Dawn twilight fireball lights up the sky

At 07:58 UTC on 2013 December 19 a very bright meteor was observed over the UK. Reports, mostly by visual observers, soon started to appear on Twitter and on various forums and websites. Most meteor cameras across the UK had by this time shut down due to the imminent sunrise but NEMETODE cameras operated by BAA Meteor Section members Alex Pratt in Leeds & William Stewart in Ravensmoor were still operating and captured the early stages of the event. Alex’s camera commenced automatic shutdown just 71 seconds after the meteor occurred!
Dual station analysis indicates that this event was a sporadic meteor. A still image from  Ravensmoor and the initial ground track of the object are shown here. Note that the Ravensmoor camera has been rotated clockwise through 90° within its housing in order to minimise local overlap, and so what appears to be the bottom of the field of view is actually the left-hand side. Videos of the event are available at www.nemetode.org.
The meteor was continuing to brighten as it exited the field of view of both cameras and hence the maximum magnitude achieved and the extent to which the meteor continued beyond the end of the displayed ground track cannot be determined from the videos. The visual reports suggest that it was sufficiently bright to be classed as a fireball while some reports suggest that it was still visible as it passed over the coastline and out into the North Sea.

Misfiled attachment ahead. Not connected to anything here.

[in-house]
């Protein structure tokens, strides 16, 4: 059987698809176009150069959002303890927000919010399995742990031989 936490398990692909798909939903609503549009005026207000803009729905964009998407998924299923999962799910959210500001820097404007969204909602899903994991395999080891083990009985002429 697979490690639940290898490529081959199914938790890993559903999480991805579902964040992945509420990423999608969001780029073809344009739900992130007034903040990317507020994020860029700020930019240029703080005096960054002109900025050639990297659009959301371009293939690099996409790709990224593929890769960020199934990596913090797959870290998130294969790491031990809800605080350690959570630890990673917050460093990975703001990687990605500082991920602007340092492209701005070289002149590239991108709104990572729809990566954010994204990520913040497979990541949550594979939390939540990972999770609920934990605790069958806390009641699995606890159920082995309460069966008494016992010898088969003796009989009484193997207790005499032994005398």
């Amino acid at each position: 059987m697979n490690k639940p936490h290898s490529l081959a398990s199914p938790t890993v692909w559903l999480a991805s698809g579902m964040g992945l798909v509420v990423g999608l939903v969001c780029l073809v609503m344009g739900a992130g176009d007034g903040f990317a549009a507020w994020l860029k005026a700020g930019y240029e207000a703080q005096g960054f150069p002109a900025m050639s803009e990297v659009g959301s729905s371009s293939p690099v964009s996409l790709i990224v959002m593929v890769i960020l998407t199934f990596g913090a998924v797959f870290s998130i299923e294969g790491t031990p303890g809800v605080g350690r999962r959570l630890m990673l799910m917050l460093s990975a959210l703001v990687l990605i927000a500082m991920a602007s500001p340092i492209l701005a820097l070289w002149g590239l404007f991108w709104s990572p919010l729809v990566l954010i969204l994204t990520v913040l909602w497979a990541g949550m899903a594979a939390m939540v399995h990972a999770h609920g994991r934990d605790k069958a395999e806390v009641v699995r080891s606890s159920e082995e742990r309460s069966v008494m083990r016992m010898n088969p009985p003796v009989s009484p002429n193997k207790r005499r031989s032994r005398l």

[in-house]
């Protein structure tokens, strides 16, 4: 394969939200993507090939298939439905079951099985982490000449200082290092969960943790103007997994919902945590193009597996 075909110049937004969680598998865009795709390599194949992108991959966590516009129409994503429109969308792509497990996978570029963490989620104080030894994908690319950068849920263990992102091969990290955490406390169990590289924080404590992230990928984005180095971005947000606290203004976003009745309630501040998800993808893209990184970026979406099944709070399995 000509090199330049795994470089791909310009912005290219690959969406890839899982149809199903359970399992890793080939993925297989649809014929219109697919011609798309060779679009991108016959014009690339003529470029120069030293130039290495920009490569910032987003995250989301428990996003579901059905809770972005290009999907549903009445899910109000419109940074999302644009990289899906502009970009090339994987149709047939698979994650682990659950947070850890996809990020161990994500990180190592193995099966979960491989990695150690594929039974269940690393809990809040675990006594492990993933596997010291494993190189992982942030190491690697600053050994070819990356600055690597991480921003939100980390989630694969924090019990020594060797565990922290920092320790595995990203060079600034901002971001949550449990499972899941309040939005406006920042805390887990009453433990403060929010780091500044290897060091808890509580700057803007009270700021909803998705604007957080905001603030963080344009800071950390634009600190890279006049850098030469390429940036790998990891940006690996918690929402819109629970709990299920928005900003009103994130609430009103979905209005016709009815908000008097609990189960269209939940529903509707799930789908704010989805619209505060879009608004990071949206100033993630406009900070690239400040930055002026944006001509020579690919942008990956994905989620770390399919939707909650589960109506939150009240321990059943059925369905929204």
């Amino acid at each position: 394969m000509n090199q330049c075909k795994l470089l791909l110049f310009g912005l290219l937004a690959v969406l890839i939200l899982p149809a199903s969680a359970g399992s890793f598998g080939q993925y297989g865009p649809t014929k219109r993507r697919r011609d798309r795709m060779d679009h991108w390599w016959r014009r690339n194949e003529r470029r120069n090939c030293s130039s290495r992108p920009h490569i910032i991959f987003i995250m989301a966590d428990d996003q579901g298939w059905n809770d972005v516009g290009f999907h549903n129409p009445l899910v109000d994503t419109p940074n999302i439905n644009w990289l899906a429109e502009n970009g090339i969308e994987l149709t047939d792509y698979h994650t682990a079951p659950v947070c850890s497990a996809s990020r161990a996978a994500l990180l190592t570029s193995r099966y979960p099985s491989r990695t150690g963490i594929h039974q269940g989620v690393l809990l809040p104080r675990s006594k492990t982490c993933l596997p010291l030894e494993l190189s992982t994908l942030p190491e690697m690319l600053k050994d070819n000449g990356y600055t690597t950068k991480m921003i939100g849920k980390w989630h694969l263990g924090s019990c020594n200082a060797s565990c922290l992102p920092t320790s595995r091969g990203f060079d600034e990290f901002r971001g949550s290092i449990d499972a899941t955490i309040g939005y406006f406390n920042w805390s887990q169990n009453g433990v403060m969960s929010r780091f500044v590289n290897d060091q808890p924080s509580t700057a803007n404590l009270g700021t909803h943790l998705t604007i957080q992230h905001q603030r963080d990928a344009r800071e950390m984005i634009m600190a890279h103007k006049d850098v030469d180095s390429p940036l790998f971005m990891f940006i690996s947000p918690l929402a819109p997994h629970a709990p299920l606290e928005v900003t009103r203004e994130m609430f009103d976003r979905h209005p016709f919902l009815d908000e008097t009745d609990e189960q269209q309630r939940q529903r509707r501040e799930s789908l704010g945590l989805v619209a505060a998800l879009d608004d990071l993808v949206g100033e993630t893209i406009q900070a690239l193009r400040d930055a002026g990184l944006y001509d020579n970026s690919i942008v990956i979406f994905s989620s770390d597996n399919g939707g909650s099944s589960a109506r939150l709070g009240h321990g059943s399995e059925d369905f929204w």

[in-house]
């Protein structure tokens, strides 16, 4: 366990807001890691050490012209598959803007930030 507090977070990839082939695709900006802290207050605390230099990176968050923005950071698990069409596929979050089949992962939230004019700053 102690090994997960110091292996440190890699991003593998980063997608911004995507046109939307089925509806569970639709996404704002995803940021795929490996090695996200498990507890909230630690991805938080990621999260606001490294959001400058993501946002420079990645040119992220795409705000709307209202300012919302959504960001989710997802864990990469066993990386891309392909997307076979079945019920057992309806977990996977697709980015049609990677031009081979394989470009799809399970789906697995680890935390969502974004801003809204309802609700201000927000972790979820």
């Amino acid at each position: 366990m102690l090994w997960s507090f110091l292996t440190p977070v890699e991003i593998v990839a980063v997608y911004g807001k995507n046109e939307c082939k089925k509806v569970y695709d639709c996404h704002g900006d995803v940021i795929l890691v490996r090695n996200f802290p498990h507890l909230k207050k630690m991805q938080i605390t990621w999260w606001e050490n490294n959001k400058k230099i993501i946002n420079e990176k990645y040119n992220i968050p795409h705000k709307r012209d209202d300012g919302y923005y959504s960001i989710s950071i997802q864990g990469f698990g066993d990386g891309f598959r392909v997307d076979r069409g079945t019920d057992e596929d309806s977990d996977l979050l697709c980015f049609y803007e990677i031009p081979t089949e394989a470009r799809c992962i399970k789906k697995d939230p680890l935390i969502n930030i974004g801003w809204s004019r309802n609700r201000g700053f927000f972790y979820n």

Any witnesses who have not yet submitted their observation of this event are strongly encouraged to do so to the Section’s Fireball Co-ordinator Leonard Entwisle at len.entwisle@ btinternet.com or to meteor@britastro.org.
Of particular interest will be the observer’s location, the compass direction at which the meteor faded to invisibility, the height above the horizon at which it became invisible and an estimate of the maximum brightness of the meteor in comparison to, for example, the Moon or Venus. While the videos provide good information relating to the start of the meteor trail, visual reports will be essential in determining the maximum brightness and whether or not the object did indeed pass over the coast and out to sea.
The Meteor Section’s NEMETODE video meteor detection group (see www. nemetode.org) underwent a significant expansion in early December. Alex Pratt deployed a second camera from his location in Leeds, while three additional observers joined the group: David Anderson (Low Craighead, South Ayrshire), Mike Foylan (Rathmoylan, Co. Meath) and Michael O’Connell (Monasterevin, Co. Kildare), each contributing one camera. These augmentations to the existing network bring the total number of operational cameras up to eight and represent a very significant increase in capability.
All the cameras belong to the highly sensitive Watec 902 series and in most cases the lenses in use are in the focal length range 6mm to 12mm with focal ratios of f/0.8 or better. This not only ensures that NEMETODE will be able to detect faint meteors but also that we will be able to determine their position on the sky more accurately. The new additions have been aligned to give extensive coverage over the northern part of the Irish Sea.

William Stewart, Video Network Co-ordinator, Meteor Section                                                                                                        (Login or click above to view the full article (PDF) with images)

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